La Route du Champagne

After a busy weekend in the city, what could be nicer than a few relaxing days in the country?

So, I headed toward Epernay. Only a couple of hours east of Paris, the Champagne region is wonderful for tourists and wine lovers alike. The grape harvest usually takes place in early to mid September and this would be a great opportunity to see the French do one of the things they do best...make Champagne!


This was my third tour of Champagne, but there is so much to see and do that I will never grow tired of it. The tourist office publishes a great guide called "La Route du Champagne" outlining five half-day driving itineraries, with vineyards and welcoming producers noted on the map. The guide also includes interesting sites such as chateaus, churches, museums, remarkable architectural structures, and look-out points. The most charming and floral villages are rated with one, two, or three flower symbols, much like we rate films with stars. Road signs along the way mark the itinerary and make it nearly impossible for tourists to get lost.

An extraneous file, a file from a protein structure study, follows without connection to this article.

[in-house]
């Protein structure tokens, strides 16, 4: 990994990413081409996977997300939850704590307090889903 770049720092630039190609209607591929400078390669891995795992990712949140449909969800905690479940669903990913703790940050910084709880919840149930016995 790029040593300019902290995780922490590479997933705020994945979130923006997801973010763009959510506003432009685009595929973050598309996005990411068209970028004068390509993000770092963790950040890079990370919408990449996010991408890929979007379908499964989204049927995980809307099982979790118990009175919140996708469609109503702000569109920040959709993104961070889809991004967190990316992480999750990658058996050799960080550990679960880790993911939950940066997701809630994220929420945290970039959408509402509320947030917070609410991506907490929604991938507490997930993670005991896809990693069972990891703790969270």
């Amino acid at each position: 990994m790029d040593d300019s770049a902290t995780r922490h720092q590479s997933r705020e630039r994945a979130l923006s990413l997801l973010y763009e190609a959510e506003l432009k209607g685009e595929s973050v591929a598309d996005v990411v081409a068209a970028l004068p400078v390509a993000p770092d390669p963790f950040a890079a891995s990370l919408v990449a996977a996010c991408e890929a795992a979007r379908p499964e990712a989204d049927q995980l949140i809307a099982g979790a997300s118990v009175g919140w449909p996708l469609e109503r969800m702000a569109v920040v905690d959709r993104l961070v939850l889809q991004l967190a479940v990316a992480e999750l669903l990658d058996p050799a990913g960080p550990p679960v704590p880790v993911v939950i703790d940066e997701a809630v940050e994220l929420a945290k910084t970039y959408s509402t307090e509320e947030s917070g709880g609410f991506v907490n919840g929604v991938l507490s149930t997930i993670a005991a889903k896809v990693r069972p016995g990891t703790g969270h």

It was unusually warm, so a little Renault Mégane Cabriolet proved to be perfect for taking in the sites and enjoying the good weather.


The French credit le terroir for their ability to produce exceptionally fine wine. By terroir, they mean the slope of the land, the disposition of the sun, the mineral content of the soil, the quality of the vine, and all of the other factors that contribute to a good growth. I think this photo says it all about the terroir of Champagne.


A windmill perched on the top of a hillside in Verzenay. The surrounding vines belonged to well-known producers such as Taittinger, Mumm, and Lanson.

The production of wine in the Champagne dates back to the Middle Ages. Born in Champagne, Pope Urban II declared the wine of this region the best in the world. It is no wonder that the statue honoring him presides over the town of Chatillion-sur-Marne.

From a speeding car, I tried to get this shot of Chateau de Montmort. It is one of the most beautiful chateaus in the region, dating back to the 11th century.


French cows.

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